Eastern Mediterranean Health Journal | Past issues | Volume 2, 1996 | Volume 2, issue 2 | Prevalence of hypertension in south-western Saudi Arabia

Prevalence of hypertension in south-western Saudi Arabia


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Mostafa A. Abolfotouh, Hassan A.H. Abu-Zeid, Mostafa Abdel Aziz, Wole Alakija, Ahmed A. Mahfouz and Wagih A. Bassuni

Abstract: Prevalence of hypertension was surveyed in south-western Saudi Arabia.  Hypertension was ascertained by measuring blood pressure under standard conditions and by interview for positive history.  The overall prevalence was 11.1 %, and the age-adjusted prevalence was 10.6 % in men and 11.4 % in women.  Prevalence increased significantly by age.  Among previously known cases, 76 % were receiving treatment, but only 20 % were found controlled.  It is concluded that hypertension affects a sizeable proportion of Saudi communities.   Further efforts are needed to improve control of the disease.


Hypertension is a common health problem in developed countries, and its prevalence is probably also increasing in nations of the developing world. Known as "the silent killer", it may exist for prolonged periods in the individual without symptoms and may manifest only after causing serious irreversible pathology and complications.

Despite these features, the magnitude and epidemiological characteristics of this disease have been rarely studied in Saudi Arabia [1],[2]. To fill this gap, a survey was conducted in semi-urban and rural communities in south-western Saudi Arabia to study the prevalence of hypertension, among a number of other important health conditions.


The region of Sir, with a population of 1 200 000, covers more than 80 000 km2 in south-western Saudi Arabia. Sharing its border with Yemen, the area extends from the high Asir mountains almost 3200 m above sea level down to the Red Sea. Forty-four semi-urban and rural small villages and areas spread around Abha, the capital of the region, were surveyed in clusters. Selection and inclusion of communities in the survey were based on geographical distribution around Abha, on being a catchment area served by a primary health care centre and on the cooperation of the people and health authorities.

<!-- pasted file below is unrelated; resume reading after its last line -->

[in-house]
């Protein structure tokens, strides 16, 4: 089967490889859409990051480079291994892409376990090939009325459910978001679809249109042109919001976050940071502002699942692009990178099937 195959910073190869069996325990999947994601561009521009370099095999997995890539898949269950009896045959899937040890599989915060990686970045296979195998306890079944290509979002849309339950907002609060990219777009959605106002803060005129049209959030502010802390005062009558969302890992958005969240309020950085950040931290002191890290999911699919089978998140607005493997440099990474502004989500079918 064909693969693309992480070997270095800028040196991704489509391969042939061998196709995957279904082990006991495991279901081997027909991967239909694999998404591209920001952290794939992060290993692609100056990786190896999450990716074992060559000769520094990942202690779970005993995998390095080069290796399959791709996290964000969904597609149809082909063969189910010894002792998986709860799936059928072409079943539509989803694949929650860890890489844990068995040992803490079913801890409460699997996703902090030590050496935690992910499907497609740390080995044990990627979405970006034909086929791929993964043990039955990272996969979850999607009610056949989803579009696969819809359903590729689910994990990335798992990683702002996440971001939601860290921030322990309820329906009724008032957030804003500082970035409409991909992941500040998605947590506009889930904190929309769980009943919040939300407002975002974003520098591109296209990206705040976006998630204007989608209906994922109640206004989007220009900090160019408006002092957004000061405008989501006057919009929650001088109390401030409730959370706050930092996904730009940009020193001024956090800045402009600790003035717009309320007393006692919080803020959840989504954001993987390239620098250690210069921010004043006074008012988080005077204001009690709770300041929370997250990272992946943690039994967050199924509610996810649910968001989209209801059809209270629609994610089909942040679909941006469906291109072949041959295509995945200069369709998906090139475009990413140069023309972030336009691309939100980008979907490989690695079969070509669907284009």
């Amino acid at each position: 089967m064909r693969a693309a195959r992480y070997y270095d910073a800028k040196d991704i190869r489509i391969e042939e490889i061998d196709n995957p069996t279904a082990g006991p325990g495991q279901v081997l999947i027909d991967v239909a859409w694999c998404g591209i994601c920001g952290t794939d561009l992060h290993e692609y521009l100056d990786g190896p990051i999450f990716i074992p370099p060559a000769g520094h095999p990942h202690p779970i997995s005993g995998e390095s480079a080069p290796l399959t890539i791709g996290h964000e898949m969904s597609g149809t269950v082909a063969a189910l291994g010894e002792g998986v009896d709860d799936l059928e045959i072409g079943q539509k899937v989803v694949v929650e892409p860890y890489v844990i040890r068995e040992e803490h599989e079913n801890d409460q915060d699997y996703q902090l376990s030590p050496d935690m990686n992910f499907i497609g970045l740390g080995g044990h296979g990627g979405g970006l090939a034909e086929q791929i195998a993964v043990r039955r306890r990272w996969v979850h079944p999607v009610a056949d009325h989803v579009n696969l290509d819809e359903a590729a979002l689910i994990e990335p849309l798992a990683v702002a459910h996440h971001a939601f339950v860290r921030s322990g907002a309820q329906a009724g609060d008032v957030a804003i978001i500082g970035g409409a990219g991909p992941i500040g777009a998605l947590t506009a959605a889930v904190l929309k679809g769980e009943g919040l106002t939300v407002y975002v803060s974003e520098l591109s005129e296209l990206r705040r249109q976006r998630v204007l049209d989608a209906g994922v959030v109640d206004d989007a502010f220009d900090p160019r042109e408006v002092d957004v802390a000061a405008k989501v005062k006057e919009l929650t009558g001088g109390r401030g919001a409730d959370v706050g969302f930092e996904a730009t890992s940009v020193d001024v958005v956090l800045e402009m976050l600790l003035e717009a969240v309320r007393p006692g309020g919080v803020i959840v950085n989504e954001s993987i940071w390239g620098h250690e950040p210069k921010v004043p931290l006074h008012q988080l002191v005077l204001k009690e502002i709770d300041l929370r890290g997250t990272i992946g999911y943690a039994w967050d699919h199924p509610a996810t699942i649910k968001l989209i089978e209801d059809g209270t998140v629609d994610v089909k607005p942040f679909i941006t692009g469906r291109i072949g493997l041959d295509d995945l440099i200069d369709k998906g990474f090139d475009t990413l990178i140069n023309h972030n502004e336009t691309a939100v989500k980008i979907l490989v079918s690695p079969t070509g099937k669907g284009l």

The communities are typical semi-urban and rural populations in the region who nevertheless enjoy many of the facilities of modern life, such as electricity and cars, while retaining their basic dietary and social habits. Houses are generally of lower hygienic standards compared to those of urban communities. The predominant source of drinking-water is wells. All houses dispose of sewage in septic tanks just outside the houses. House refuse is collected in plastic bags and placed in plastic barrels outside houses for collection by municipal trucks. Meat, chicken and rice constitute the major dietary items. Health services are provided by primary health care centres.

Three public primary health care centres in different geographic locations were the main source of health care for the clusters under study. The centres maintain up-to-date census information, from which lists of families and family members were obtained. A letter describing the importance of the survey and inviting the family to participate was delivered to the head of each family following campaign efforts involving primary health care centres, public, religious and community leaders.

The target population for the hypertension survey was all subjects aged 10 years and above in the clusters under study. These constituted 4769 subjects from the overall total population of 7069. Subjects were approached as family units. The family head was interviewed at home using a structured questionnaire to collect basic and socioeconomic data, to identify family members known to have been diagnosed with hypertension and to collect data needed to assess other health conditions under investigation (not addressed in this report). For those with a positive history of hypertension, further information was obtained on the duration of the disease, source of diagnosis, whether treatment was being received at the time of the survey and type of treatment.

The target subjects were invited to come to the primary health care centre the day after the interview to have their blood pressure measured under standard conditions. The subject was seated for at least five minutes, an appropriate sphygmomanometer cuff was applied to the right arm, and blood pressure was measured using a standard mercury sphygmomanometer. Diastolic blood pressure (DBP) was recorded at phase 5 (disappearance of Korotkoff's sound). The mean of two measurements for all participants was taken.